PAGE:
What is Web Accessibility?
Web Accessibility refers to designing sites so people with disabilities may use the Web.
Why design accessible web sites?
But accessible web sites are boring!
This is only true if the designer makes the web site boring. It's relatively easy to design visually appealing web sites while still maintaining accessibility. It just takes a little bit of extra effort on the part of the designer.
But it's too expensive... and hard!
There is some truth to that... because, yes, it can be expensive and cumbersome to fix a large, extensive web site that has been up for years and has multiple pages with multiple images. On the other hand, sometimes the only thing really wrong with that huge site is the lack of alt tags - or inefficient usage of alt tags. There may be other things that could be fixed - but they don't always have to be taken care of right away. With sites that haven't been built yet, if the designer considers Web accessibility at the start of the project rather than at the end as a patch-up job, it won't be hard – or expensive.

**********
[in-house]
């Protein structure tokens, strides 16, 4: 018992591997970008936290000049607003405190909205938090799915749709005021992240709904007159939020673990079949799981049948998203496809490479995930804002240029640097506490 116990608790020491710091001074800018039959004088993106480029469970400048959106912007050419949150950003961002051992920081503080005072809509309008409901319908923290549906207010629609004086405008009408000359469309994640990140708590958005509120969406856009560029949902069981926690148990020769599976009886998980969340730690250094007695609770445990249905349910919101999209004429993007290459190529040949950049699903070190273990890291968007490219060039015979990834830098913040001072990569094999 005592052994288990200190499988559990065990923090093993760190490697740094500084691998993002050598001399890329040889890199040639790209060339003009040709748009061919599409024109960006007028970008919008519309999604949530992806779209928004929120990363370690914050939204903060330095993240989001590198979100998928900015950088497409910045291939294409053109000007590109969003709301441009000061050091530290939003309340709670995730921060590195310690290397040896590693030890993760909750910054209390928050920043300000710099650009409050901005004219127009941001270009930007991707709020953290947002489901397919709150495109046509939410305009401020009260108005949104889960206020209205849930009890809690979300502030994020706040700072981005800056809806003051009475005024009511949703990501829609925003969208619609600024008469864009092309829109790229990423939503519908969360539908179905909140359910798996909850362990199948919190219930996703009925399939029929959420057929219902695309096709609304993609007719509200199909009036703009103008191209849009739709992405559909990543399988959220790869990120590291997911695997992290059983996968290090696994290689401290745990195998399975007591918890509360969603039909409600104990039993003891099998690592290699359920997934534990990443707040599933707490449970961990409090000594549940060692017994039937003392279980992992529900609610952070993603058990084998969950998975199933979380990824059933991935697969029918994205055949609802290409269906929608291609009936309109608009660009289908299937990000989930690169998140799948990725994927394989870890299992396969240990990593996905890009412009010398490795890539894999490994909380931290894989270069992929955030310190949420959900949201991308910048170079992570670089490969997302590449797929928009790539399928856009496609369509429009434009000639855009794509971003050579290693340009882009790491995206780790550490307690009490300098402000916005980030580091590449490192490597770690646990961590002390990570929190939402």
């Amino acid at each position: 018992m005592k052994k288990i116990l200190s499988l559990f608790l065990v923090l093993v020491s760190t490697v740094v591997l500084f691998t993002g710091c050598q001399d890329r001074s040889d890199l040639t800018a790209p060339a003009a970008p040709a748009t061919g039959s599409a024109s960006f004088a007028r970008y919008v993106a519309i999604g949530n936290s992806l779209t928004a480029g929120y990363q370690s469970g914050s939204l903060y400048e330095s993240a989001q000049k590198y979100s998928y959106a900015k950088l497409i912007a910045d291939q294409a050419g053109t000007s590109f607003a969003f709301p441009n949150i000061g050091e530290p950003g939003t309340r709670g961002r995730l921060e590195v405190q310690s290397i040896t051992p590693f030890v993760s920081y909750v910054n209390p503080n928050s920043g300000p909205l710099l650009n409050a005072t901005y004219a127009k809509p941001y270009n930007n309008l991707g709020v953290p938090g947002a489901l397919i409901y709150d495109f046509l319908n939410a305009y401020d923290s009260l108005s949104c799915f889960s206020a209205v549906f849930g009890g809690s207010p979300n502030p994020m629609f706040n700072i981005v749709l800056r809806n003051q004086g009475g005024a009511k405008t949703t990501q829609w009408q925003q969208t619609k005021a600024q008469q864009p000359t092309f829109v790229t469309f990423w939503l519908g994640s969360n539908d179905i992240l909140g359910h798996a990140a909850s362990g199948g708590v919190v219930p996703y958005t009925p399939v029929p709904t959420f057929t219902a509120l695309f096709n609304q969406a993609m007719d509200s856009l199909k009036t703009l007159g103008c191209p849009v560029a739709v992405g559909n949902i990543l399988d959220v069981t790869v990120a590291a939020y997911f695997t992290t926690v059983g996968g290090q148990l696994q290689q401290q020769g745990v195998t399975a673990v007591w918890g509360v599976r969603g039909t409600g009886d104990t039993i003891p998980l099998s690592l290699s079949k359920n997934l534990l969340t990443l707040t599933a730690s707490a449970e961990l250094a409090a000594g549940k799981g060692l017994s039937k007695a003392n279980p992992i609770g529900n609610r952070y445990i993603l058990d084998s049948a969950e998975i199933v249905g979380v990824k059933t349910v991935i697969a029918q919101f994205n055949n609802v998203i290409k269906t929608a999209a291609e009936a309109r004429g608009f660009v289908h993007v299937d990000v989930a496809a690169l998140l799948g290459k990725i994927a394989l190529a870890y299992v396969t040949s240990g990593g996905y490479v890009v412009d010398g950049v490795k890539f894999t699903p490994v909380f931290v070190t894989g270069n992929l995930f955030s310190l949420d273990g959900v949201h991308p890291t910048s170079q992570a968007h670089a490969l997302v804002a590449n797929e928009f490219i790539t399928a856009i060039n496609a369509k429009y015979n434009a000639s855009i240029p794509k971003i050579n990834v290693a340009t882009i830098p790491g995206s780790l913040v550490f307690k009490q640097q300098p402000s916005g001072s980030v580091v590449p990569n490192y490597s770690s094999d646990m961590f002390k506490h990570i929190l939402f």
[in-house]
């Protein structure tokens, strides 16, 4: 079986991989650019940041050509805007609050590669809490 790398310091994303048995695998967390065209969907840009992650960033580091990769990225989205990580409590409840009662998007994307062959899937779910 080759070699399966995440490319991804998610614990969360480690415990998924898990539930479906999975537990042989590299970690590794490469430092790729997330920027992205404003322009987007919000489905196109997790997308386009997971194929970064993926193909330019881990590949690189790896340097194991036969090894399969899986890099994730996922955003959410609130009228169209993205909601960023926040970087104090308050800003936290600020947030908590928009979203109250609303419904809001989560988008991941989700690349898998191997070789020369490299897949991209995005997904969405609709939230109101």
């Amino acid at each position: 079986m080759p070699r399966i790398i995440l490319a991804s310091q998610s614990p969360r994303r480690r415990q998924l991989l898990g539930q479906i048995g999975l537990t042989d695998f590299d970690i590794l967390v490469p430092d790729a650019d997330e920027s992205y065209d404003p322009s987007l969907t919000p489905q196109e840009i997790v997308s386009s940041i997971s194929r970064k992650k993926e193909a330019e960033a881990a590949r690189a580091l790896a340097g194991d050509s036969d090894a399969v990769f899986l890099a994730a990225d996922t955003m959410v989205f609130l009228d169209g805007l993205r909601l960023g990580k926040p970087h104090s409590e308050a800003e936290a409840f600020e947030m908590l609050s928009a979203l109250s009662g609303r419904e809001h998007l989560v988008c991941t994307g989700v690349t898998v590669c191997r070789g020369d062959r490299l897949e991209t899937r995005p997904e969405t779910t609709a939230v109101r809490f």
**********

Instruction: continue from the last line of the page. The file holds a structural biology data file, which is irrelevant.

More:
Isn't Web accessibility just for people who are blind and use screen readers?
No, it's for anyone with any kind of disability; and there are rather a lot of them. It's important to bear in mind that each person will have different needs and methods for how they use a web site. The necessary design methods that make a site accessible for a blind person may not be the same as those that make a site accessible to others. Examples of other disabilities that should be considered include auditory, cognitive, motor and age-related disabilities. Also, users who have low bandwidth or slower Internet connections could also be considered "disabled," as they may not always have full access to some sites.
Let's just put a text-only version up!
And have two versions of a web site – one of which may not get updated as often as the other and looks boring? I don't think so; not when it's just as easy to make an accessible site.